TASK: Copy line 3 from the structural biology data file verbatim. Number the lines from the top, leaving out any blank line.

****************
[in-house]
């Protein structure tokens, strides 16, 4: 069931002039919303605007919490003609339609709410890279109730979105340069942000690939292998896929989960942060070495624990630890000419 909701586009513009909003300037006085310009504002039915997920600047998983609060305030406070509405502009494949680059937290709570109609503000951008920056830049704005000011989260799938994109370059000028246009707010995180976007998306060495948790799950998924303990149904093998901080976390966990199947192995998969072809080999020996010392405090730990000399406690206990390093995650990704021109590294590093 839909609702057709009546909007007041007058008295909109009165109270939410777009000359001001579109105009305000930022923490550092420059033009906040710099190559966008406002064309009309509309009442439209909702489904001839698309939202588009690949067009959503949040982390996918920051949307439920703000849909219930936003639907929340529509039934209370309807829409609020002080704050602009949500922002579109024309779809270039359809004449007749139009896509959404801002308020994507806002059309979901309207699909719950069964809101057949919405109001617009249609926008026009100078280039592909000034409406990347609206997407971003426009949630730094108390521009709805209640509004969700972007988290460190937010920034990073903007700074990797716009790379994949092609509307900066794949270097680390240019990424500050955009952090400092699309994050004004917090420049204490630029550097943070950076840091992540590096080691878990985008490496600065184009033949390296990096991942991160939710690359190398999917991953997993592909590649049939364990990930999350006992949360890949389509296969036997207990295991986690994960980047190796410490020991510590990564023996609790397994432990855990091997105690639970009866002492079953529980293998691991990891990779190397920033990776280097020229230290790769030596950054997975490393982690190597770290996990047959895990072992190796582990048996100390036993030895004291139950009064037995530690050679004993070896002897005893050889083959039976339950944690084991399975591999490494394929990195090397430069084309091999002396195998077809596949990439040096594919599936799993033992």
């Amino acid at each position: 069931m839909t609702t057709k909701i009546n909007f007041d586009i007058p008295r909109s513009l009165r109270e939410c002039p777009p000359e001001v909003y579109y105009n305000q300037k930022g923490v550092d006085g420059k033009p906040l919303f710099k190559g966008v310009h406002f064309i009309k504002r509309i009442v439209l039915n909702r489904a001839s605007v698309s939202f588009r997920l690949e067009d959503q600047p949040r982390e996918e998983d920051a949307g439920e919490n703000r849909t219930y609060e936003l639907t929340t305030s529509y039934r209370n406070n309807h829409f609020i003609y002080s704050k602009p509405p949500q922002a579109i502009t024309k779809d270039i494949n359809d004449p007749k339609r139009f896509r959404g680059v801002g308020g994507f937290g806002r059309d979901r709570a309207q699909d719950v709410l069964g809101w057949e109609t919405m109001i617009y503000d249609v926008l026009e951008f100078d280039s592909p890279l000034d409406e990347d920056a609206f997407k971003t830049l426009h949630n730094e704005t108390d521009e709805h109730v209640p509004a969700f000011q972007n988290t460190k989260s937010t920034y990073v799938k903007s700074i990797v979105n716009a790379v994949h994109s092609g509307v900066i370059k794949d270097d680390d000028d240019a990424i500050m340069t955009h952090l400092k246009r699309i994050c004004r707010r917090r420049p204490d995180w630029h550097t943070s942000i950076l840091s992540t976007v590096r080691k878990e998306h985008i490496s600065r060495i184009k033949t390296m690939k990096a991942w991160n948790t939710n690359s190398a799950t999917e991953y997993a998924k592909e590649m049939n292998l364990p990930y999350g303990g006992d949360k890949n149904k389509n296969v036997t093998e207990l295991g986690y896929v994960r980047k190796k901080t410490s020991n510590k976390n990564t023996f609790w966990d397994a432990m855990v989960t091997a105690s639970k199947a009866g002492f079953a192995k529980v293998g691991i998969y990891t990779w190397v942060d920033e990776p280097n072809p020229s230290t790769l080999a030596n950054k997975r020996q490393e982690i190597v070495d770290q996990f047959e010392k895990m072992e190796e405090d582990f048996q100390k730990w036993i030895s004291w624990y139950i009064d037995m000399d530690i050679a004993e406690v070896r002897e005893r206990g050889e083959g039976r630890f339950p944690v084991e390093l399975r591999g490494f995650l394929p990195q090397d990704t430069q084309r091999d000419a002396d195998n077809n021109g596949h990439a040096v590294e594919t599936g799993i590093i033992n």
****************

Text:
């Amino acid at each position: 069931m839909t609702t057709k909701i009546n909007f007041d586009i007058p008295r909109s513009l009165r109270e939410c002039p777009p000359e001001v909003y579109y105009n305000q300037k930022g923490v550092d006085g420059k033009p906040l919303f710099k190559g966008v310009h406002f064309i009309k504002r509309i009442v439209l039915n909702r489904a001839s605007v698309s939202f588009r997920l690949e067009d959503q600047p949040r982390e996918e998983d920051a949307g439920e919490n703000r849909t219930y609060e936003l639907t929340t305030s529509y039934r209370n406070n309807h829409f609020i003609y002080s704050k602009p509405p949500q922002a579109i502009t024309k779809d270039i494949n359809d004449p007749k339609r139009f896509r959404g680059v801002g308020g994507f937290g806002r059309d979901r709570a309207q699909d719950v709410l069964g809101w057949e109609t919405m109001i617009y503000d249609v926008l026009e951008f100078d280039s592909p890279l000034d409406e990347d920056a609206f997407k971003t830049l426009h949630n730094e704005t108390d521009e709805h109730v209640p509004a969700f000011q972007n988290t460190k989260s937010t920034y990073v799938k903007s700074i990797v979105n716009a790379v994949h994109s092609g509307v900066i370059k794949d270097d680390d000028d240019a990424i500050m340069t955009h952090l400092k246009r699309i994050c004004r707010r917090r420049p204490d995180w630029h550097t943070s942000i950076l840091s992540t976007v590096r080691k878990e998306h985008i490496s600065r060495i184009k033949t390296m690939k990096a991942w991160n948790t939710n690359s190398a799950t999917e991953y997993a998924k592909e590649m049939n292998l364990p990930y999350g303990g006992d949360k890949n149904k389509n296969v036997t093998e207990l295991g986690y896929v994960r980047k190796k901080t410490s020991n510590k976390n990564t023996f609790w966990d397994a432990m855990v989960t091997a105690s639970k199947a009866g002492f079953a192995k529980v293998g691991i998969y990891t990779w190397v942060d920033e990776p280097n072809p020229s230290t790769l080999a030596n950054k997975r020996q490393e982690i190597v070495d770290q996990f047959e010392k895990m072992e190796e405090d582990f048996q100390k730990w036993i030895s004291w624990y139950i009064d037995m000399d530690i050679a004993e406690v070896r002897e005893r206990g050889e083959g039976r630890f339950p944690v084991e390093l399975r591999g490494f995650l394929p990195q090397d990704t430069q084309r091999d000419a002396d195998n077809n021109g596949h990439a040096v590294e594919t599936g799993i590093i033992n």